Was Simmons Entitled to a Rebuttable Presumption?
¶25 The burden of showing a loss of earning capacity is on the worker seeking to convert the scheduled disability into an unscheduled one. Adams Insulation , 163 Ariz. at 559, 789 P.2d at 1060 (quoting Alsbrooks , 118 Ariz. at 484, 578 P.2d at 163 ). However, there are certain instances in which "the workman may be entitled to a legal presumption which meets his burden of proof on the issue of lost earning capacity." Asbestos Eng’g & Supply Co. v. Indus. Comm’n , 131 Ariz. 558, 560, 642 P.2d 903, 905 (App. 1982).
¶26 One such scenario is when the worker suffers from a pre-existing condition which, although not industrially related, would have been a scheduled disability were it industrially related. Id. In those circumstances, "there is a rebuttable presumption that the prior impairment had an effect on the earning capacity of the workman at the time of the second injury," id. , which "shift[s] the burden of proof to the employer and carrier," id. at 561, 642 P.2d at 906.
¶27 It is only when such a presumption does not apply that a claimant must prove an "actual loss of earning capacity at the time of the second injury as a result of the prior disability" in order to convert the second scheduled disability into an unscheduled one. Adams Insulation , 163 Ariz. at 558, 789 P.2d at 1059 ; see also Wyckoff v. Indus. Comm’n , 169 Ariz. 430, 434, 819 P.2d 1016, 1020 (App. 1991) ("The supreme court has created several presumptions of disability," and it is only when "these presumptions are inapplicable" that "the claimant must prove that the pre-existing impairment caused an earning capacity disability when the subsequent injury occurred."); Asbestos Eng’g , 131 Ariz. at 561, 642 P.2d at 906 (only when injured employee "cannot shift the burden of proof to the employer and carrier" under this or another presumption must he "prove[ ] that the pre-existing condition in fact resulted in a loss of earning capacity at the time of the subsequent industrial injury").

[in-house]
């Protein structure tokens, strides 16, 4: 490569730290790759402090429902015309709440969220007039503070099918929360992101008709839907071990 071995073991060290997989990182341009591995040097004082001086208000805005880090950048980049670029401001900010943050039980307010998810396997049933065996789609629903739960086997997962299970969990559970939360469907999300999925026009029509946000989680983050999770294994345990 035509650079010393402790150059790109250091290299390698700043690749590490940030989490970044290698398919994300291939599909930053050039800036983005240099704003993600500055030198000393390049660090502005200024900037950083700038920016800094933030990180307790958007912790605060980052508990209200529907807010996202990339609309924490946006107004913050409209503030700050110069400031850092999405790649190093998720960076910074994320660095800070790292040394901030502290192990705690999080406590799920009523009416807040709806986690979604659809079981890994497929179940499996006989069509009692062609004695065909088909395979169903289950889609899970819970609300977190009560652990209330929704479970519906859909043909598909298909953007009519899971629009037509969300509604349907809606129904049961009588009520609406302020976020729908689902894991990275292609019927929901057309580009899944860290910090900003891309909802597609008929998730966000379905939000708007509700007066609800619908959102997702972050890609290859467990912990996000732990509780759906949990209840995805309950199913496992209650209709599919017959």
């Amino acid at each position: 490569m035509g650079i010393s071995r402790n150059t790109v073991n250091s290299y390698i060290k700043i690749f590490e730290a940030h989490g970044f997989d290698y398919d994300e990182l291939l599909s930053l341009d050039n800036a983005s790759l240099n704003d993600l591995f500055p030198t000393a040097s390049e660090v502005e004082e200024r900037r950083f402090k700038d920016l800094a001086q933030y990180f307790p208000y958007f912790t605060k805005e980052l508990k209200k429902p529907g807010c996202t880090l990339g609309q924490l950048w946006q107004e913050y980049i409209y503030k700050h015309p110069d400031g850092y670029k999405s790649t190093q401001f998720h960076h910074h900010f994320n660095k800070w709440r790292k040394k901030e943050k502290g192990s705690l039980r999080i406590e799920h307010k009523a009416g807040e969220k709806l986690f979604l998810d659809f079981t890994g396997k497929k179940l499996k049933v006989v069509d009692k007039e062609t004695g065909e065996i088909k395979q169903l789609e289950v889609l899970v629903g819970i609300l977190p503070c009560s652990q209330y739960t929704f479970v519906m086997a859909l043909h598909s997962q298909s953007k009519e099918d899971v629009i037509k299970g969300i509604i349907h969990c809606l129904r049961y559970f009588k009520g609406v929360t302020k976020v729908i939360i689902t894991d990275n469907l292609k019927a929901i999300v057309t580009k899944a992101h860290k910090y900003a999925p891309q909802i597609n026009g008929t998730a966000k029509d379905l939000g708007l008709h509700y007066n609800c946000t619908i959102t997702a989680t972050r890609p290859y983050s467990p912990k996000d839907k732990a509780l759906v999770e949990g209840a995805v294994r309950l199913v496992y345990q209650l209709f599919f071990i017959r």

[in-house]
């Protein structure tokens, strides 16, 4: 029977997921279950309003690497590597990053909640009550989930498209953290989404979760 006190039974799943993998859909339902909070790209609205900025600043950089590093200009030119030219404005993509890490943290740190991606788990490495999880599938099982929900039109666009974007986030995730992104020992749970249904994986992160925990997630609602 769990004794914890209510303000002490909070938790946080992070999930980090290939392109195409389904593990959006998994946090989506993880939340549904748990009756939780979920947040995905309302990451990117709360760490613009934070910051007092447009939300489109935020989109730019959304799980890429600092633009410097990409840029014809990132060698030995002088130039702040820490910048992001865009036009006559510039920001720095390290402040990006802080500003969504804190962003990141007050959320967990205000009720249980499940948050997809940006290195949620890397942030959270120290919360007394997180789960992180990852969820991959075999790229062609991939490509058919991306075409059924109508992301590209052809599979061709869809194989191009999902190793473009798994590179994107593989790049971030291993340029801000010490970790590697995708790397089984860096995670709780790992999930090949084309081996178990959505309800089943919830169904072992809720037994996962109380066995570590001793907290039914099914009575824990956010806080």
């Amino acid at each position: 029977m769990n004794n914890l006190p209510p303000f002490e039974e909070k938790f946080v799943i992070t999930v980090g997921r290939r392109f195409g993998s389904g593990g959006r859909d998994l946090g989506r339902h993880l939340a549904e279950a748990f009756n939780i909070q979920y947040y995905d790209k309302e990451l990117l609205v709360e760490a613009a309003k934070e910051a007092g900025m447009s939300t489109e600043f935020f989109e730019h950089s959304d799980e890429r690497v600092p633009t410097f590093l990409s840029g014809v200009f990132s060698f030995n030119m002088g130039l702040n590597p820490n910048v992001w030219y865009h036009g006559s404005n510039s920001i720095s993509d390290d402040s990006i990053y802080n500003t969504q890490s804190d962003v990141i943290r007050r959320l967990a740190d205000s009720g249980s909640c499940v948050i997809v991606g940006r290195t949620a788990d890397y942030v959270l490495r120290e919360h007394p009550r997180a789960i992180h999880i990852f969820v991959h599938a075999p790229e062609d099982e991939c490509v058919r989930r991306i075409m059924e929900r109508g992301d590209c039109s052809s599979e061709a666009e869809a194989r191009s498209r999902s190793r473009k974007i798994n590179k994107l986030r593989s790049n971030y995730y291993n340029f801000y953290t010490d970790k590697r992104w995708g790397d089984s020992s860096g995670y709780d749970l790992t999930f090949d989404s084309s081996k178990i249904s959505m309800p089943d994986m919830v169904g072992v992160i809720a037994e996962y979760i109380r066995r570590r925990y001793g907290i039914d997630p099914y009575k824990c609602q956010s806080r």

¶28 Here, the ALJ determined that "Simmons must establish an actual earning capacity disability" in order to convert his scheduled disability into an unscheduled one, emphasizing the "applicant’s burden to establish an earning capacity disability." Under longstanding case law, these statements imply a finding that none of the presumptions created by our supreme court applied in Simmons’s case to shift the burden of proof.
¶29 But nothing in the award demonstrates that the ALJ grappled with this threshold issue; nowhere does the award discuss whether Simmons had established that, at the time of his industrial injury in October 2015, he suffered from a pre-existing condition that would have been a scheduled disability had it been industrially related, entitling him to a rebuttable presumption of an earning capacity disability. Although the issue was not raised by the parties, we note it here in the event another hearing is held before the ALJ. See Glover v. Indus. Comm’n , 23 Ariz. App. 187, 188, 531 P.2d 563, 564 (1975) (when award set aside, parties entitled to de novo hearing).